“…OH, SWEET AND BLESSED COUNTRY, THE HOME OF GOD’S ELECT! OH, SWEET AND BLESSED COUNTRY THAT EAGER HEARTS EXPECT! JESUS, IN MERCY BRING US TO THAT DEAR LAND OF REST, WHO ART, WITH GOD THE FATHER, AND SPIRIT, EVER BLEST.”
An Easter Sourcebook, p. 114

As we continue through this Period of Mystagogia, it hardly seems like the Easter season. The weather certainly has not been conducive to spring, and the pandemic has changed everything in our lives. It is also unusual for us not to be in church or celebrate the Eucharist with each other. Life, as we know it, has changed, and hopefully, we are adapting to this change as well as possible.

The one constant is the presence of Jesus in our lives. In today’s Gospel, which continues the Priestly Prayer of Jesus, Jesus is reminding the apostles that he will always be with them, through his Spirit. We can easily see that he says the same to us, especially during this difficult time. Being reassured of his abiding presence and love can only motivate us to continue to live in faith and hope, as he invites us to celebrate this presence with each other, even if we do it from a distance.

For the apostles, all of this made sense on Pentecost, with the coming of the Holy Spirit. The Spirit is what energized them to bring the Gospel to all nations. The Spirit should also motivate us to live as a people transformed. We have been transformed by the death and resurrection of Jesus, and because of this, we stand as a sign of new life, hope, and resurrection to all we meet. Sometimes it may be difficult for us to appreciate this, but that is what Jesus calls us to be. We can bring this new life to our families, who may be confined at home and to the folks we meet in the supermarket, especially the workers who care for us. Sometimes, though, we may think this is futile. Reflecting Jesus for others is never futile, but should give us the satisfaction that we are being faithful to the Lord and all he calls us to be as his people.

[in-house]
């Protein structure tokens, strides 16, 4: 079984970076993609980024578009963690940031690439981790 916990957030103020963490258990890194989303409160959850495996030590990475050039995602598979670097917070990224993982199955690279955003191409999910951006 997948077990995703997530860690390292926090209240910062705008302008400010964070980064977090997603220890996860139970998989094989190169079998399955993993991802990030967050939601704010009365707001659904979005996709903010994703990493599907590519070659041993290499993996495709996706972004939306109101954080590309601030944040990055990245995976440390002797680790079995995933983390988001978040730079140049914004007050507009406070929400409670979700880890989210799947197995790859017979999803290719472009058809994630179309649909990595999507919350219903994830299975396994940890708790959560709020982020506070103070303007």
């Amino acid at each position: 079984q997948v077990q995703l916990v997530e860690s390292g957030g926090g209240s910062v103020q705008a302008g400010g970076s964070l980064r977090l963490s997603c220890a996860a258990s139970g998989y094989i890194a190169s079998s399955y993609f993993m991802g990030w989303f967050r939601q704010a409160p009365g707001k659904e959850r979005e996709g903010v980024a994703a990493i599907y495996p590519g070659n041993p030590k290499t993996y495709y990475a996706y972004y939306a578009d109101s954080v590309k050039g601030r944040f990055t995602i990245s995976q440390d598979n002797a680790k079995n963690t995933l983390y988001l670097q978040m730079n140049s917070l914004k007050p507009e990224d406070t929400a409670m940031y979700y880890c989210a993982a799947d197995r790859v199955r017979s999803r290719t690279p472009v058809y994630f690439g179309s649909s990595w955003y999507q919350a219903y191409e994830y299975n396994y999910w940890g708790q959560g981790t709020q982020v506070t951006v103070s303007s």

Of course, we are also dealing with the closing of our school. As I wrote in the email last weekend, this was a difficult process for Caroline Ponterio, Principal, and myself. The dedication of the school’s faculty and staff was reflected in the trust the parents had in sending their children to Saint James. Some parents will choose to enroll their children in other Catholic schools, while some will enroll them in public school. Regardless of the school the children are enrolled in the future, they received a good education and formation at Saint James. The parents who are parishioners of Saint James will have to enroll their children in the sacramental programs here, if in Catholic school, or in our Religious Education Program if they are in public school. Life in the parish will be different without the school.

I always enjoyed being a part of the school. I would visit the school each day, and I taught religion one day a week to the 8th grade in the fall and the 7th grade in the spring. As much as I was able to teach the students about our faith, they did more for me than they could understand. It was a way we connected with each other in helping each other experience the gift that Jesus is for us all. I wish all the teachers, parents, and students well in their new endeavors and God’s blessing on all of them.

HAPPY EASTER SEASON!!!

HAPPY MYSTAGOGIA!!!

~ Fr. Joe

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